In fact, Pinker argued, there has been a decline in inter-state war, and no nuclear wars since Nagasaki, “confounding every expert prognostication” at the time. And whereas war between France and Germany, for example, is now inconceivable, such inter-state conflict was relatively constant in Western Europe for at least 600 years. Pinker added that the number of world civil wars also declined after 1945. Moreover, conflicts now tend to be local or regional. And while these engender much misery, the death toll is far less than was the case with inter-state warfare, he said.

Pinker also traced the rise of “rights revolutions,” giving examples of positive campaigns to recognize obligations to, and the needs of, minorities, women, children and animals. He again cited declines in the numbers of abuses in each of these groups. What initially were laws and policies to eliminate discrimination have evolved in many countries into more active measures such as affirmative action. For instance, the U.S. has seen a sharp decline in the number of states that allow corporal punishment in schools.

As to why violence is apparently diminishing, it would be tempting to think that it has been “bred out of us” in an evolutionary sense. But we still see violence in 2-year-olds who kick and bite, Pinker said. And we all know that many adults vicariously take pleasure in violence by playing certain video games, watching or reading Shakespeare, seeing violent movies, or even playing or observing hockey, he said, to audience laughter.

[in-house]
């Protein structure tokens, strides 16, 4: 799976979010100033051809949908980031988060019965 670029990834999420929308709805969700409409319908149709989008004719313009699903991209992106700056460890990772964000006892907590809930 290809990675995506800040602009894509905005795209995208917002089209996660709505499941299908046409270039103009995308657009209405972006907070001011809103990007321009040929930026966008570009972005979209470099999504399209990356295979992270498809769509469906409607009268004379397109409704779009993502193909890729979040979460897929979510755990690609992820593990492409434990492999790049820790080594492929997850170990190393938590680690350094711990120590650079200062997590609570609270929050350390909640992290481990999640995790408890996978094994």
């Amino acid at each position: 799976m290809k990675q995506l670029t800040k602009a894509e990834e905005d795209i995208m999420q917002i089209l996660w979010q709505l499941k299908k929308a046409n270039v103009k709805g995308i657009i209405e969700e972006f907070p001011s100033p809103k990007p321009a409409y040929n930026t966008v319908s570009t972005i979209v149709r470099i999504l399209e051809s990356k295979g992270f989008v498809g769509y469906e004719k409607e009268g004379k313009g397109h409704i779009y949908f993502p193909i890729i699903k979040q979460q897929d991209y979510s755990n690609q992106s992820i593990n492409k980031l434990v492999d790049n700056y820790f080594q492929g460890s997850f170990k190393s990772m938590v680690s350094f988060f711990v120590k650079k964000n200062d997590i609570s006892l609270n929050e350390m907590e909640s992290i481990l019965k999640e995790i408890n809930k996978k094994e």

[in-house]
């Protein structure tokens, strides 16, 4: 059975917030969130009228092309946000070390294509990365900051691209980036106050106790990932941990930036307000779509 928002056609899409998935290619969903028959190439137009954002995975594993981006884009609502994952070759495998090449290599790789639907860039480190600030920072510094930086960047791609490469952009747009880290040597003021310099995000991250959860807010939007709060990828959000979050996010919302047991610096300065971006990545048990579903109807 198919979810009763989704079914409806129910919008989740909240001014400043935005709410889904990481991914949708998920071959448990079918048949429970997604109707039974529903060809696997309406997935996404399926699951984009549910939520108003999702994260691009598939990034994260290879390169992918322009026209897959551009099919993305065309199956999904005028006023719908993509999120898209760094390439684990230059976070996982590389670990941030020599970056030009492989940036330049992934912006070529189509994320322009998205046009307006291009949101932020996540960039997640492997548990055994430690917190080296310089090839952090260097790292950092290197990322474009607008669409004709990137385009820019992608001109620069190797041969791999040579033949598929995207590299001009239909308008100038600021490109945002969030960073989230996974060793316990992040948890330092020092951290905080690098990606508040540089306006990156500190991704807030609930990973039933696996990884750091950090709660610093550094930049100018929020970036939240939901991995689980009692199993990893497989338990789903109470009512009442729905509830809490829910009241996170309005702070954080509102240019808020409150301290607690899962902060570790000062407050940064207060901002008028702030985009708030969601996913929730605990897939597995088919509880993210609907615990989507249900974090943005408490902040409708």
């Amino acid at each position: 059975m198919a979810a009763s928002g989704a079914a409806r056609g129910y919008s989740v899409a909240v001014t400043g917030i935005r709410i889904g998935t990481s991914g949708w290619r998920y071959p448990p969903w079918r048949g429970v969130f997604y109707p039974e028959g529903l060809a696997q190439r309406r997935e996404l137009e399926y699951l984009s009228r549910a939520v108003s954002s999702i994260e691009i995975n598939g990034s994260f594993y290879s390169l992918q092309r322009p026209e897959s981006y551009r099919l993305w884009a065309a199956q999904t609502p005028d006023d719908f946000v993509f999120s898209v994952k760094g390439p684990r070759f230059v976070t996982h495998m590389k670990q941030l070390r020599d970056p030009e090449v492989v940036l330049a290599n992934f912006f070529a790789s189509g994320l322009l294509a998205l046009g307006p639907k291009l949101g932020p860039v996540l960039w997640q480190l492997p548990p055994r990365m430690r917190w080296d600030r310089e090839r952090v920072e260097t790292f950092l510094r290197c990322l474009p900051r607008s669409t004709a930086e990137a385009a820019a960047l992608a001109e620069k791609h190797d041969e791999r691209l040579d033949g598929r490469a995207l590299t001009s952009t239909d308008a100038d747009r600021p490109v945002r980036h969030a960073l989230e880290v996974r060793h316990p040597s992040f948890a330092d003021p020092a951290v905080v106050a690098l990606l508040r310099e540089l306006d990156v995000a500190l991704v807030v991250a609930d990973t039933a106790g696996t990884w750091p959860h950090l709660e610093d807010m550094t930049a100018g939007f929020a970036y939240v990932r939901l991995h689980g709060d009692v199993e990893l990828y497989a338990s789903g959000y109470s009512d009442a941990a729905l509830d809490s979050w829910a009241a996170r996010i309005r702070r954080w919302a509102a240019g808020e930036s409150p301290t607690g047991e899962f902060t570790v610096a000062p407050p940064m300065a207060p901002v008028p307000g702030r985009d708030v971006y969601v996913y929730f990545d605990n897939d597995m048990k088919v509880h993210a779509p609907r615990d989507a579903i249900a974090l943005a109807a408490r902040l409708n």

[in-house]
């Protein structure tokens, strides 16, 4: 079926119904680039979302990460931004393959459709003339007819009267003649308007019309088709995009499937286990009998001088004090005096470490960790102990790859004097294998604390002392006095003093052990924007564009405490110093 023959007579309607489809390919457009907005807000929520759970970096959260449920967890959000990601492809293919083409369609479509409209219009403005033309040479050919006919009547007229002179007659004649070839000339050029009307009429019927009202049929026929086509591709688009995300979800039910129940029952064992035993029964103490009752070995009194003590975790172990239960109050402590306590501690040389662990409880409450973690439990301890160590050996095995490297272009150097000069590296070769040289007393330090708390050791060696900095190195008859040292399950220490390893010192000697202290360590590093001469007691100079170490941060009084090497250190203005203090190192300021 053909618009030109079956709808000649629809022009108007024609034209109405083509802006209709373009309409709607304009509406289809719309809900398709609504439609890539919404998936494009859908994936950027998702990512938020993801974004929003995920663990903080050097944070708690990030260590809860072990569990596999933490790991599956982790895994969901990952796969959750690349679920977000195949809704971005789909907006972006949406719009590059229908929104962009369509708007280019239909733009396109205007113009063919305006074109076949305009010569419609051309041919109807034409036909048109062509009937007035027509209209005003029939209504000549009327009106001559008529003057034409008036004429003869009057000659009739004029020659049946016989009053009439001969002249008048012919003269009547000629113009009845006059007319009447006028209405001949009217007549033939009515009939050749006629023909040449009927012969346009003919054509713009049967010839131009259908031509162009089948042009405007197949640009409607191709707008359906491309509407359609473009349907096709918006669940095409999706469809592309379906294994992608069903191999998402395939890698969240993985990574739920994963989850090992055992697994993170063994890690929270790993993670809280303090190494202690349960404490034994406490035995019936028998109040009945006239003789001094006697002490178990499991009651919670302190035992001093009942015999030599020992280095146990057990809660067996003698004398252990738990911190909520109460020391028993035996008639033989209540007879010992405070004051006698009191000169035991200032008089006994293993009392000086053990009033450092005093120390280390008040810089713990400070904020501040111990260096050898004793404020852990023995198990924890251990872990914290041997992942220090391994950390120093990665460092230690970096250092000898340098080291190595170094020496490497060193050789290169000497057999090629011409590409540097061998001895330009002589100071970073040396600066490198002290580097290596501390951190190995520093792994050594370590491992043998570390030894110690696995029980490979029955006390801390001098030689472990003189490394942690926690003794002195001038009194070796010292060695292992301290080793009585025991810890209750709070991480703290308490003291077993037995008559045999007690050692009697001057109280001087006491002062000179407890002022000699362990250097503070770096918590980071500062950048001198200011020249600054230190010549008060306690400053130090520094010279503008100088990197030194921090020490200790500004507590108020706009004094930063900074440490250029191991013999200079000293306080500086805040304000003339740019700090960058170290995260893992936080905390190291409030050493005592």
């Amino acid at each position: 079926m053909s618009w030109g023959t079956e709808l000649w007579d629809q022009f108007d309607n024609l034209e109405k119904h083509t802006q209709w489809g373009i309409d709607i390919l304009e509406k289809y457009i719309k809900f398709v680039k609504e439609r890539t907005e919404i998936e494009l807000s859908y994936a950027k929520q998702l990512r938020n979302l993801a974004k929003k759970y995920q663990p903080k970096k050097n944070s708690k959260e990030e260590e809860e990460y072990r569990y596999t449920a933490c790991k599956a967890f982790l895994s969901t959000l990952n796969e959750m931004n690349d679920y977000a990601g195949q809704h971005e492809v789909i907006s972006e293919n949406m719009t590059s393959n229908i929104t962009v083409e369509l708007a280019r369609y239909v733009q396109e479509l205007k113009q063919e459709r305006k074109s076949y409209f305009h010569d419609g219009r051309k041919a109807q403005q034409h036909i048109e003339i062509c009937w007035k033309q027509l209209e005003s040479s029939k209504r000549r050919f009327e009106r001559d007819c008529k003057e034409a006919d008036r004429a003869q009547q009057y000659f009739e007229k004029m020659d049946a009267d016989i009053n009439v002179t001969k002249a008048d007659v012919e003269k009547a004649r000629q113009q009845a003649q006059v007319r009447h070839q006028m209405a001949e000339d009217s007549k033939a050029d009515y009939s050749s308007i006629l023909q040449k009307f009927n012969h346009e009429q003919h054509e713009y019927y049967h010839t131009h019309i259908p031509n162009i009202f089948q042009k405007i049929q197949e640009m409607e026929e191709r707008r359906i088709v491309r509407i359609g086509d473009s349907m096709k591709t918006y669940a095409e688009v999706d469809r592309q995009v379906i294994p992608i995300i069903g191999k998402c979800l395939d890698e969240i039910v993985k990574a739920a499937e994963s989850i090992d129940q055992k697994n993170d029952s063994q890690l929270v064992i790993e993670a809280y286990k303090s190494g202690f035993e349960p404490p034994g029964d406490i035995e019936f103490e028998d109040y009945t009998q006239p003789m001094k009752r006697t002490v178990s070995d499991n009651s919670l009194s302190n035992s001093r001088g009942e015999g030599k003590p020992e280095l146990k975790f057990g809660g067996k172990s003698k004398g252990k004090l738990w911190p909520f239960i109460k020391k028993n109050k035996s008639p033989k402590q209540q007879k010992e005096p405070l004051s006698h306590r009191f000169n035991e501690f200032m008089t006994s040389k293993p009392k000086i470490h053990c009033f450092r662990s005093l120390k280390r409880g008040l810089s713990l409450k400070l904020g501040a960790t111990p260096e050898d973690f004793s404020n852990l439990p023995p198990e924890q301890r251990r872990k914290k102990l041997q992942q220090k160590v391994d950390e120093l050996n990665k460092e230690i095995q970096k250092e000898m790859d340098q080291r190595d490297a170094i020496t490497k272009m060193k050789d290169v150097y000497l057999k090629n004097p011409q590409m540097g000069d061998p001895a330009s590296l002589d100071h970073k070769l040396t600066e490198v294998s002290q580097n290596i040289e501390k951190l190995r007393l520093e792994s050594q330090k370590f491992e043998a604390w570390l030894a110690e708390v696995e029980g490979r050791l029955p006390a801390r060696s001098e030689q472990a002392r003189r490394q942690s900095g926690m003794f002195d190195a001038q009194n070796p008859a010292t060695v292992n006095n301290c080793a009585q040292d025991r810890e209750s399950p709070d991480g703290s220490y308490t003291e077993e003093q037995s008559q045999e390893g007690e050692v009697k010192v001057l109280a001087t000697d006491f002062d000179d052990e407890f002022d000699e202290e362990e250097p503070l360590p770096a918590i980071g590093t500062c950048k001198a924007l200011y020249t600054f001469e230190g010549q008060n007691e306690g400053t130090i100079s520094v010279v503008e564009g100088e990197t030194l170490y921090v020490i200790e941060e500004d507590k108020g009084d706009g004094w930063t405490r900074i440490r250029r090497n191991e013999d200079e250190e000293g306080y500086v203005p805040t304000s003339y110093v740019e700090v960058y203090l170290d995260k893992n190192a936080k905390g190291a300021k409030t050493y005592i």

A more likely explanation is that we’re capable of counteracting violent tendencies that are part of our “complex human nature,” thus invoking “our better angels,” to use Lincoln’s phrase, Pinker said.

As to which historical developments bring out our “angels and stay our hands” from fomenting violence, Pinker traced several factors. They include expanding one’s circle of empathy so it can extend further than “close friends, blood relatives and cute, little fuzzy animals.” Historical forces of cosmopolitanism, along with exposure to journalism, literature and other sources of education, may allow violence-prone individuals to gradually understand, rather than demonize, their foes.

Whatever is the explanation for historical trends toward peace, the implications are “profound,” Pinker said. They should lead to a reconsideration of a “moralistic mindset”—when it comes to issues of war and peace—to one that is empirically based. The question, he said, is not “Why is there war?” but “Why is there peace?”

In any case, “violence of all kinds is decreasing,” Pinker said, and this long-term trend should inspire “gratitude” for the historical forces that make it possible.